Renewable Matter # 16 / May-June

Towards Circular Public Procurement in France

by Adrian Deboutière

Obstacles to overcome and where to leverage. What are Paris and the French railways doing about that. 

 

edited by Institut de l’économie circulaire, Parigi www.institut-economie-circulaire.fr

 

Public procurement is considered as a top policy lever as it represents a significant part of GDP (about 14% in Europe). The French national law on energy transition is stating that public procurement “must serve” the circular economy transition. Moreover, recent regulatory changes on public procurement at the European level encourage public purchasers to include social and environmental performance criteria. However, in practice, most public purchasers do not consider the circular economy because of the lack of political will and key operational tools.

A recent study from the Club of Rome estimates that the circular economy in France could create about 500,000 jobs and cut by a third greenhouse gas emissions. Transition towards the circular economy is now directly targeted through the national law on energy transition. Public procurement is considered as an important lever to implement the circular economy. 

The Directive 2014/24/EU on public procurement, which was transposed in French law in 2016, allow purchasers to include the circular economy both through defining the subject-matter of the procurement by including technical specifications, and through award criteria. Single price criteria use should now be limited to strictly equivalent products, while multicriteria assessment and life-cycle costing shall be used for most of public procurement award processes.

Thus, the new regulatory framework on public procurement encourage purchasers to change their practice but some non-regulatory barriers are still preventing most of them to include extra-financial criteria. The Institut de l’économie circulaire is currently leading a workshop in cooperation with the national observatory on sustainable purchasing, to identify these barriers and provide appropriate levers. The table below summarises barriers and levers for circular public procurement.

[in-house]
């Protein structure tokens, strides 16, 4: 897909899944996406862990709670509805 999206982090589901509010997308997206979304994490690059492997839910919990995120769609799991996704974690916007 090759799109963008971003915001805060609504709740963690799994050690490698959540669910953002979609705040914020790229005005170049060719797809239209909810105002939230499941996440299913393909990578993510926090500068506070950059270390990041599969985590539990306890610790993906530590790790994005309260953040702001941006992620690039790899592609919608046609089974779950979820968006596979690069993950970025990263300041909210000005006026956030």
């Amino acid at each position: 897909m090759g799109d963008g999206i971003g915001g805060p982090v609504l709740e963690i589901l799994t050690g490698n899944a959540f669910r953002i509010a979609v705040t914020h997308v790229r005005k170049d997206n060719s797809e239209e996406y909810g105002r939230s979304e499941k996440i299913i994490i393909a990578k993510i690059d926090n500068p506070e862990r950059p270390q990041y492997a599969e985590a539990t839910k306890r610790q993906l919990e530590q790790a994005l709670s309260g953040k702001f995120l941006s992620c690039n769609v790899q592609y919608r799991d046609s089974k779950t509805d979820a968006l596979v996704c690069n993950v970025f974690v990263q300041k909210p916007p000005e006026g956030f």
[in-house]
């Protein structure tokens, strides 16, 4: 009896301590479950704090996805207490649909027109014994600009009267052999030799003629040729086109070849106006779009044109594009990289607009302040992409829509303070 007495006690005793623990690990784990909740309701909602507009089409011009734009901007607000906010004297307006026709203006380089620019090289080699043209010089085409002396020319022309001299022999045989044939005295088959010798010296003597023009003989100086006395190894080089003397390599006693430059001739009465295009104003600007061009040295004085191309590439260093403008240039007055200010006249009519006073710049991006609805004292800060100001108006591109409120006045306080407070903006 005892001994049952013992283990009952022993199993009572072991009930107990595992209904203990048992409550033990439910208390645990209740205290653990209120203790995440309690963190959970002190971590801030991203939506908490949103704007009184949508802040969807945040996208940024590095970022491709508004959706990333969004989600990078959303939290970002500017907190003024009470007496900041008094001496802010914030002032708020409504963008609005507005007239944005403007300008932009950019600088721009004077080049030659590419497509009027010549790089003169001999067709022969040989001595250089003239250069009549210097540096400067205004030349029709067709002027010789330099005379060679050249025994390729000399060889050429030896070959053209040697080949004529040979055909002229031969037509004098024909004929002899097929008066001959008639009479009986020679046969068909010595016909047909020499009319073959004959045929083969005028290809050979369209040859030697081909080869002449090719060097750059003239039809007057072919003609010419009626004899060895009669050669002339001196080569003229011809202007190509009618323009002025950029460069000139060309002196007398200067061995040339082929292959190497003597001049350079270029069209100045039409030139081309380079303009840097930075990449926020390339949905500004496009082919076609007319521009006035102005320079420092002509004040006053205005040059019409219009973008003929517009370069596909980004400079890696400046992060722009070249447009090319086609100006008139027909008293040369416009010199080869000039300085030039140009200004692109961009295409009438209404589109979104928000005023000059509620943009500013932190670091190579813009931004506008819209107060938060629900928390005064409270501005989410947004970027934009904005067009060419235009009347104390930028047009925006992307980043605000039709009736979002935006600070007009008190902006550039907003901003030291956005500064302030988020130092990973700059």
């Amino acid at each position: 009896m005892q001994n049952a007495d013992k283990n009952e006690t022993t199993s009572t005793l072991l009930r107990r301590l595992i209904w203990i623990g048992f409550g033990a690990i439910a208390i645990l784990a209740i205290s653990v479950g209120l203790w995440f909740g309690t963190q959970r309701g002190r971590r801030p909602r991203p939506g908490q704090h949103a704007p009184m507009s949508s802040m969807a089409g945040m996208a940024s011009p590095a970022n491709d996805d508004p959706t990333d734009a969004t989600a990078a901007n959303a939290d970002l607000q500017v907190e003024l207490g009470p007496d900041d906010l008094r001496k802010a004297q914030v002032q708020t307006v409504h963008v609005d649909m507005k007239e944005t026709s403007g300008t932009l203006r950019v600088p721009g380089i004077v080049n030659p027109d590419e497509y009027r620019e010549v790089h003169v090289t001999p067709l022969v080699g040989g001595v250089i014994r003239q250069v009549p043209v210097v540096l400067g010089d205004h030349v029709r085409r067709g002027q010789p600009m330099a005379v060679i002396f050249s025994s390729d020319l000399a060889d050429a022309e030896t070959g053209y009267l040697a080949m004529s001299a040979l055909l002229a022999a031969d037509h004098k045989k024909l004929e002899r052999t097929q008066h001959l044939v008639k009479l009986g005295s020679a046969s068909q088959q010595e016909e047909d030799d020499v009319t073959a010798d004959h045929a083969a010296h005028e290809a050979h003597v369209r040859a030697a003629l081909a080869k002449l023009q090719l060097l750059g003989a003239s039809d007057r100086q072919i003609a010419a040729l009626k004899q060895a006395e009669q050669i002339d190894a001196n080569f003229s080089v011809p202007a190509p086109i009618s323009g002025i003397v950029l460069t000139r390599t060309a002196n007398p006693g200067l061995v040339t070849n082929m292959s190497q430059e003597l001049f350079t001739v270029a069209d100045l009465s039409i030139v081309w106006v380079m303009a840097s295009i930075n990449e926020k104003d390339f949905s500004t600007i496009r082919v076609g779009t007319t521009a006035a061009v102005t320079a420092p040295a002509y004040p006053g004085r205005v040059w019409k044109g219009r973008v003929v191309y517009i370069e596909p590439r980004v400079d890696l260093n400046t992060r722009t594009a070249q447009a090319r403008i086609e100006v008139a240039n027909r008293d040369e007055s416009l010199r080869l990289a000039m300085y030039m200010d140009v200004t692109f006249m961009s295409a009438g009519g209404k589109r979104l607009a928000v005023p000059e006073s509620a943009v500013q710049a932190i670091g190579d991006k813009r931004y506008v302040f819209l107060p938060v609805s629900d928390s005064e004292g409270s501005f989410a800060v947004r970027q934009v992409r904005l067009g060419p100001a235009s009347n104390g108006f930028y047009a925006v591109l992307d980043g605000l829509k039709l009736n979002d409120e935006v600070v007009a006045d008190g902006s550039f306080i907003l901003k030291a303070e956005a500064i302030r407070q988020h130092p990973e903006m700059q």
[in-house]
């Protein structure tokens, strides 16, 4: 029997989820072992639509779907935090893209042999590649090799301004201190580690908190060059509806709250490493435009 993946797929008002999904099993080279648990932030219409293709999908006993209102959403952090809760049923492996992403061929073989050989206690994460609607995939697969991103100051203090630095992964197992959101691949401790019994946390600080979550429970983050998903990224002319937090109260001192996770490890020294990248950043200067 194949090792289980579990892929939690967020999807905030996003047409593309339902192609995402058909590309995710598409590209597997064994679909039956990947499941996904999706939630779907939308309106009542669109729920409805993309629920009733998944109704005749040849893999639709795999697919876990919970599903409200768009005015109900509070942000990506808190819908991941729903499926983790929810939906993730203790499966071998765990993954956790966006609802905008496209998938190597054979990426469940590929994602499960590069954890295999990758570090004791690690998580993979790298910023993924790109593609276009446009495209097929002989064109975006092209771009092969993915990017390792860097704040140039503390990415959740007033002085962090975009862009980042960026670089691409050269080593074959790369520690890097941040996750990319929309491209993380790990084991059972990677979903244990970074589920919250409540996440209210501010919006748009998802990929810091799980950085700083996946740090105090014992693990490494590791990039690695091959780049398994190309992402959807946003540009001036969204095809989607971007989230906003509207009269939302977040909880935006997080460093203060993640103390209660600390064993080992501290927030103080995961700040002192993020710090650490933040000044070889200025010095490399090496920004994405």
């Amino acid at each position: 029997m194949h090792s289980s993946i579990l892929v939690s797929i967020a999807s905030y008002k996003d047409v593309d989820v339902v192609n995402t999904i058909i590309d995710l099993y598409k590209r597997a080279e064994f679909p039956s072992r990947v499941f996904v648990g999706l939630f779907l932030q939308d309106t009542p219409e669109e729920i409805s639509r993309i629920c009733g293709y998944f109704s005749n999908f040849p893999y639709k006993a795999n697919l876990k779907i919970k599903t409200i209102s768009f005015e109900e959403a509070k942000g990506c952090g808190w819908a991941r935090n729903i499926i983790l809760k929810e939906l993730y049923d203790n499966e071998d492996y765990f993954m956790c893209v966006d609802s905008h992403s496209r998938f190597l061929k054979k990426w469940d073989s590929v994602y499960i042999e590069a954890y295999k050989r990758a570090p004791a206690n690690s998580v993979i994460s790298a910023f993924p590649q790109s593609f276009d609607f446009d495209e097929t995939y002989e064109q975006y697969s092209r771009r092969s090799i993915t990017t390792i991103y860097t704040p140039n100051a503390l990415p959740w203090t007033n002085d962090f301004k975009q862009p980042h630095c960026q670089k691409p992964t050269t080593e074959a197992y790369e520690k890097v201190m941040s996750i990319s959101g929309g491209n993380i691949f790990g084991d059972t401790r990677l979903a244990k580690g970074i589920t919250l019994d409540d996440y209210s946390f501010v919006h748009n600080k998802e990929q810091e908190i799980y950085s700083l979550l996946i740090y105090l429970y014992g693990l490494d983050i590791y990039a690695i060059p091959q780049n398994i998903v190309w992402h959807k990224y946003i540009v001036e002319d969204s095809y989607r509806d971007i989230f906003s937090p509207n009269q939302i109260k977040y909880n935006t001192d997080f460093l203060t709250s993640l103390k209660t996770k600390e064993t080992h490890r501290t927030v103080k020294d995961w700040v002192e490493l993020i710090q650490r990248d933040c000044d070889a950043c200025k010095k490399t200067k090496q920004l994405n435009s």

Best practices sharing is essential to duplicate existing initiatives. Cases of the city of Paris and SNCF (National society of French railways) are quickly presented below.

 

City of Paris – Sustainable public procurement Parisian strategy

Every French public authority whose total purchasing exceeds 100 million euros must produce a sustainable procurement plan. The city of Paris was the first local authority to adopt such a plan in 2016. This Parisian scheme is promoting circular economy through its three main pillars:

Stimulate ecological transition:

  • Define circular economy criteria, especially for construction sector
  • Develop reuse and combat planned obsolescence
  • Promote biosourced products, product service systems and the collaborative economy

Build a city based on solidarity:

  • 20% of procurements must contain a clause of social integration focusing on circular economy jobs
  • Promote alimentary short-circuits and combat food waste

Paris as an exemplar city:

  • Develop sourcing through a dedicated platform
  • Set a procurement planning commission to ensure policy continuity and coherence on this subject.

 

Circular economy within the procurement policy of SNCF

SNCF included circular economy in their procurement policy to reduce their costs by optimising the use of resources. To achieve it, SNCF identified four different ways:

  • Opt for product service system rather than owning;
  • Work on eco-design of products;
  • Develop new recovery streams for waste and co-products;
  • Favour short loops as internal reuse.

Examples of actions developed by SNCF through procurement:

  • End-of-life public works machines of SNCF are now sold for reuse;
  • Eco-design of rubber-metallic suspension parts allows for remanufacturing;
  • Workers uniforms are collected in partnership with other companies to develop a viable recovery chain.